Nvidia wants everyone to know that real-time ray tracing isn't just for people with the most expensive graphics cards or developers with the backing of big-budget publishers. The company today revealed updated PC requirements for Control, the upcoming action-adventure title developed by Remedy Entertainment coming out August 27.
Control will debut on PC, PlayStation 4 and Xbox One. Remedy said on its website that the game "will challenge you to master a combination of supernatural abilities, modifiable loadouts and reactive environments" after a secret government agency in New York is invaded by "an otherworldly threat." We wouldn't be surprised if that meant the game relied on a lot of atmospheric horror--which is where ray-tracing can shine.p
A quick refresher: ray tracing is a rendering technique capable of generating increasingly photorealistic graphics with better lighting and shadows than other rendering techniques. It requires a lot of performance, though, and most ray tracing was pre-rendered using powerful systems. Nvidia introduced real-time ray tracing with its RTX graphics cards to make it more accessible to game developers and ideally enable better in-game graphics from there.
Nvidia is currently bundling Control and Wolfenstein: Youngblood with qualifying RTX graphics cards via the Super Fast Supernatural Bundle; details about the promotion can be found on Nvidia's website (opens in new tab).
Control Recommended Specs
Note that Remedy doesn't expect people to buy the most expensive RTX graphics cards to enjoy Control--an RTX 2060 will be enough to enable ray tracing. More details about the title's required and recommended specs are below.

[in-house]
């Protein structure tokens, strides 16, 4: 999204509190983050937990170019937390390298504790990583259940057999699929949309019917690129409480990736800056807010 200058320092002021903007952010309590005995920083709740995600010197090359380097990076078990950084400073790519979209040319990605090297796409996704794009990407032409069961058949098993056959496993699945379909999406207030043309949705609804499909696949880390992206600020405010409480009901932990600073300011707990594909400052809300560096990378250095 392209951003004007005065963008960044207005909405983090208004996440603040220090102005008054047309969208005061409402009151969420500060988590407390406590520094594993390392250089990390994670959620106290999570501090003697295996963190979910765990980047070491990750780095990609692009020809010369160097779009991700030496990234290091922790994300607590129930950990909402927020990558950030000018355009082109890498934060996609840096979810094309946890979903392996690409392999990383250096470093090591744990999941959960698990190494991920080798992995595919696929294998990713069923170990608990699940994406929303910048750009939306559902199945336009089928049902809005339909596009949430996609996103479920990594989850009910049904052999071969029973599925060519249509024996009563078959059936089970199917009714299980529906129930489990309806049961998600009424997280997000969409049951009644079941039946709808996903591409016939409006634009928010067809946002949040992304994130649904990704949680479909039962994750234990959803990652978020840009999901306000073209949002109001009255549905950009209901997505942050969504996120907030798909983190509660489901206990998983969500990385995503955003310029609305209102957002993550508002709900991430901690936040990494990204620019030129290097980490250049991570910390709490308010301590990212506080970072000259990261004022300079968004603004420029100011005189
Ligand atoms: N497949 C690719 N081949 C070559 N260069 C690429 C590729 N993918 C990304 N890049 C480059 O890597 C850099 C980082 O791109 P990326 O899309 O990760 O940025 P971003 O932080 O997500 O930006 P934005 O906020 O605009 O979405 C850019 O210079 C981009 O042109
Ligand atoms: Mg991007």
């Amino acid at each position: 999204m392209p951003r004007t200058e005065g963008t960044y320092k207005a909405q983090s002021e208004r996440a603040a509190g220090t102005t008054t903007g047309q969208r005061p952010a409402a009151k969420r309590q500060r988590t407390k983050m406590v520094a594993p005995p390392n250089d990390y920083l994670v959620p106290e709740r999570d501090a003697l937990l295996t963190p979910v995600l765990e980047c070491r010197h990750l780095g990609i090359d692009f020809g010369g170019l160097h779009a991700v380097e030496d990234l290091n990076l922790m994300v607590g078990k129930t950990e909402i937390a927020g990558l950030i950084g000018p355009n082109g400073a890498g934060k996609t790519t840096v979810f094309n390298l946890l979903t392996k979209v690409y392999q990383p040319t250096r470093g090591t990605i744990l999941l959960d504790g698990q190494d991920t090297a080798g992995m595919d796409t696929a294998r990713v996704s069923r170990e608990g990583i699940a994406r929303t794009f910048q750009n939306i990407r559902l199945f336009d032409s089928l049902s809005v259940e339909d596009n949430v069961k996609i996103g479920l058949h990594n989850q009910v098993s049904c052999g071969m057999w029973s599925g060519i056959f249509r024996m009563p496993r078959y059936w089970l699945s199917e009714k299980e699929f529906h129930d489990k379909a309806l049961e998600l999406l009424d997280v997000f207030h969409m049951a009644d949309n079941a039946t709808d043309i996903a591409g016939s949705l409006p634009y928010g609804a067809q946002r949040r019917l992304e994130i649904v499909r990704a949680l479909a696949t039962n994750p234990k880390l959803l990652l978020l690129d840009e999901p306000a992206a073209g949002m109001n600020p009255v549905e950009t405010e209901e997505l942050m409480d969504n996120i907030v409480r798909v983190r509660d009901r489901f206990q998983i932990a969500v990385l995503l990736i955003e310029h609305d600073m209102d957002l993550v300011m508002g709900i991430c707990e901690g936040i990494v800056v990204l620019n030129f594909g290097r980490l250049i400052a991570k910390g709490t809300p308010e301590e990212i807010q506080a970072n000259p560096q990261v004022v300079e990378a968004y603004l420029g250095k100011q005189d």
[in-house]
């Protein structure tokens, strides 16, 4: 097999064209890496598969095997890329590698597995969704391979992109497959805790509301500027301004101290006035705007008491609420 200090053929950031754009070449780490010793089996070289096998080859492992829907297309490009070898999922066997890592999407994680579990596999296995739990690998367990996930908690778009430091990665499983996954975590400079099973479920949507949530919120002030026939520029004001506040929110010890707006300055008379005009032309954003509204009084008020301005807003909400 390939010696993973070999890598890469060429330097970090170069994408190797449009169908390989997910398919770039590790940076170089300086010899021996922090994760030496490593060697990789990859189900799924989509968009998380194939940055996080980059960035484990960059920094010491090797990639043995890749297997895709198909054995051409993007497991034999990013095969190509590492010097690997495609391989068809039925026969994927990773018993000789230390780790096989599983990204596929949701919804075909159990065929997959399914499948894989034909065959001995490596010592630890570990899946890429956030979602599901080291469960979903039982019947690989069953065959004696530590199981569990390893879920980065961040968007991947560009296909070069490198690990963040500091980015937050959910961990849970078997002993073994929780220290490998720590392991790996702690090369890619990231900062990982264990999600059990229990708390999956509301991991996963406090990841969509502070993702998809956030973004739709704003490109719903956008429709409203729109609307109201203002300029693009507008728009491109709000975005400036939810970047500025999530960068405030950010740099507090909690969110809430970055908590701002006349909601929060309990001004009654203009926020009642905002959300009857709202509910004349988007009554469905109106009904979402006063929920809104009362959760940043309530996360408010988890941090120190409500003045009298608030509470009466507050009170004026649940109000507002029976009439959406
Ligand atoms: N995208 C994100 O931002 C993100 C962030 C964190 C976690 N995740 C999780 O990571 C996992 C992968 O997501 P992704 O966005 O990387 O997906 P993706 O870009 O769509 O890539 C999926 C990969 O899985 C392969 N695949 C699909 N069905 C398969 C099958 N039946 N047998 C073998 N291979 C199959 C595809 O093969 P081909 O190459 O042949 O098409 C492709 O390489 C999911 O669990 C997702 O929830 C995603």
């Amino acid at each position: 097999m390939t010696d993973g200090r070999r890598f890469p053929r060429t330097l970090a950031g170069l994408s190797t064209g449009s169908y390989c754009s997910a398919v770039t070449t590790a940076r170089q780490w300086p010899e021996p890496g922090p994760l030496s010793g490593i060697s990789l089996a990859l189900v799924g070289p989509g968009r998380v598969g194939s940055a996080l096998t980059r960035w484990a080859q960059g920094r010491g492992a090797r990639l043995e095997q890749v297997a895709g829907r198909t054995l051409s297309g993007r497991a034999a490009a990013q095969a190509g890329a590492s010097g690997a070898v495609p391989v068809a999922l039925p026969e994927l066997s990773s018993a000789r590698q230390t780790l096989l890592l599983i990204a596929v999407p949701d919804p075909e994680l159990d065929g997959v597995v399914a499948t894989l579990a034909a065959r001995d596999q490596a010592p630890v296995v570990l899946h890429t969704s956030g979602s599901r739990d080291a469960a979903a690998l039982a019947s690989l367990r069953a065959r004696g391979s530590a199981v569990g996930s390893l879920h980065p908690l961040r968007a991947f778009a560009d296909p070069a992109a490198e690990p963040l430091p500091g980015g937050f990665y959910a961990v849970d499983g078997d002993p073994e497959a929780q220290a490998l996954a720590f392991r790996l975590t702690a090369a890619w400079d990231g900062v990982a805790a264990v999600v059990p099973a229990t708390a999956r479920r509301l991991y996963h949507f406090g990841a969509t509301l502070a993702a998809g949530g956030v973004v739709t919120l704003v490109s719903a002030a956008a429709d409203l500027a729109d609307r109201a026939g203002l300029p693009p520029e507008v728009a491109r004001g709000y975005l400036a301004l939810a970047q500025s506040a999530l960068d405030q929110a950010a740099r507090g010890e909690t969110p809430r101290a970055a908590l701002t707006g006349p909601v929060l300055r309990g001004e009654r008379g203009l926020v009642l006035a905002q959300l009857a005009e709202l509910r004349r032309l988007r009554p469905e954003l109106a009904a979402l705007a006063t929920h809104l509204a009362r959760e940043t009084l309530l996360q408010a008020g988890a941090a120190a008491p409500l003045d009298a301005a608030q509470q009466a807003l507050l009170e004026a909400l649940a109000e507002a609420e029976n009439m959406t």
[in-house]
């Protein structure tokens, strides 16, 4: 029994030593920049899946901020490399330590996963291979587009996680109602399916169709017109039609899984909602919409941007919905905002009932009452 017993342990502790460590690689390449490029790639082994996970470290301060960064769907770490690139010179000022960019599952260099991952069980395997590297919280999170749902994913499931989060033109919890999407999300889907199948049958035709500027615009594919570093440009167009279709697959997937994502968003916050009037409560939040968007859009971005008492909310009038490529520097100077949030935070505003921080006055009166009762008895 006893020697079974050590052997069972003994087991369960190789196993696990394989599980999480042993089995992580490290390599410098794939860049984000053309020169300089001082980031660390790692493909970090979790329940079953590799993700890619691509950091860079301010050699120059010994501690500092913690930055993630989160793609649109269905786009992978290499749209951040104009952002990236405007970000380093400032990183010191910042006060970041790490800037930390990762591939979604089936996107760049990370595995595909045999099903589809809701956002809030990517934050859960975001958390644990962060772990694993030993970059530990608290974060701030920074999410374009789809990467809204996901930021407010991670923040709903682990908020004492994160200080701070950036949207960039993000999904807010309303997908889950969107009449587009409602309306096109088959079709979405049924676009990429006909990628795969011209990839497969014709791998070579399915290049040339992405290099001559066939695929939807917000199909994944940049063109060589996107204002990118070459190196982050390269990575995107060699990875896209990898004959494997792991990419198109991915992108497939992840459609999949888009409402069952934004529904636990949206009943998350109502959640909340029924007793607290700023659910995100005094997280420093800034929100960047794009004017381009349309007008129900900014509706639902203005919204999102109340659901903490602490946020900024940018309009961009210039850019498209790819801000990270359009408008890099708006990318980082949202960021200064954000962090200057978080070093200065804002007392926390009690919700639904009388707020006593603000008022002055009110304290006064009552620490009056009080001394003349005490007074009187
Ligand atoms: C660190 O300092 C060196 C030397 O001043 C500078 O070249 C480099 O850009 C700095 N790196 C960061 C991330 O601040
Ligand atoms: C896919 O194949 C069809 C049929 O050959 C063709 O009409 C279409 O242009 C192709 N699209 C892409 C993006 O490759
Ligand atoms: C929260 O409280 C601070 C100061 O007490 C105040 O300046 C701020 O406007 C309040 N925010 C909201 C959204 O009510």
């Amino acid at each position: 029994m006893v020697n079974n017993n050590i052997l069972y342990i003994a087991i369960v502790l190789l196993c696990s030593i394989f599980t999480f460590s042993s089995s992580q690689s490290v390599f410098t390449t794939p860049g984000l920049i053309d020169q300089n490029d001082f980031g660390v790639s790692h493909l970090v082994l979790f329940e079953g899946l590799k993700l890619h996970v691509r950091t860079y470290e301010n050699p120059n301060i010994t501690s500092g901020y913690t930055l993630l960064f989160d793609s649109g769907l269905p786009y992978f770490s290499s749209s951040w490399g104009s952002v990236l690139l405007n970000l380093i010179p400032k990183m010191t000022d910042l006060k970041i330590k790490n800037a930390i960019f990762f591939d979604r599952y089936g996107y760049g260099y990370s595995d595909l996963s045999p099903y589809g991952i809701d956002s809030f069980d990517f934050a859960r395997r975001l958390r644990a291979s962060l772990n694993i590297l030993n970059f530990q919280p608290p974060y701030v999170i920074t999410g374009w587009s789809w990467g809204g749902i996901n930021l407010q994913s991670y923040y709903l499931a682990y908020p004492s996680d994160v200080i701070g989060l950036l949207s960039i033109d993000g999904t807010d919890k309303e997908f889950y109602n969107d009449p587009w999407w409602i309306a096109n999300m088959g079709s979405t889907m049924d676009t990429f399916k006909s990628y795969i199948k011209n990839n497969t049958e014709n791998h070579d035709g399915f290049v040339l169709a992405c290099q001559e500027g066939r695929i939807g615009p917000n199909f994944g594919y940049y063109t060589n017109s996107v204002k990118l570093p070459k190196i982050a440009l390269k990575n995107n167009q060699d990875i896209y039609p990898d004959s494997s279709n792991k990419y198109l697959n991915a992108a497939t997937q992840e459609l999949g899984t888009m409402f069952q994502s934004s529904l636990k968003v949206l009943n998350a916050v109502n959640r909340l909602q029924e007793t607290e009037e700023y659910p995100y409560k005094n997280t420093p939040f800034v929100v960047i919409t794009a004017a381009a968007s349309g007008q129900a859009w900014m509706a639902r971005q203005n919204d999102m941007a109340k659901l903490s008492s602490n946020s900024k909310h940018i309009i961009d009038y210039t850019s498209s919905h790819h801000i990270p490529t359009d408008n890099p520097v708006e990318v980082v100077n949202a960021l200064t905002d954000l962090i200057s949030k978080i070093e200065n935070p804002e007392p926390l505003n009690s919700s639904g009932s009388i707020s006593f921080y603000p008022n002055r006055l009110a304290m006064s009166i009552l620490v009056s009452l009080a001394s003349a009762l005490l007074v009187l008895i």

Photo Credits: Nvidia
Graphically, I don't think I'd mind playing it without RTX.
The third screenshot doesn't even make sense: why can't you have the shadows off the grills on the pipe? If the level is static (won't move or change) then this could be done way back in quake 2. The real use for ray-tracing is to have dynamic moving shadows, like the imps in Doom 3.
It's sad, really, because PhysX on hardware could enable so many cool gameplay opportunities, if games could depend on it. Also, more GPUs could be sold, second cards for physics effects could become normal, etc. But limiting it to CPU simulation with Radeon cards mean devs can't make a game around it, limiting the appeal to... papers on the ground.
Nvidia can have all the top tech they want, going the proprietary route means not just us consumers, but they lose too.
You can't see how much clearer her reflection is in the second image or how you can see a reflection of the ceiling in the 3rd image?
Granted being able to see the reflection of the ceiling in a puddle probably wouldn't help you telekinetically rend a foe in twain ... unless the enemy is hiding on the ceiling spiderman style, in which case we torch the room because spiders hate fire.
Playing without RTX is perfectly fine as long as you accept that puddles will always be a shade of gray.
Edit: Or a blurry bitmap of what the developer thinks you should see
It would be poor game design for extra graphical options to make a difference in playability, especially when most people can't use them.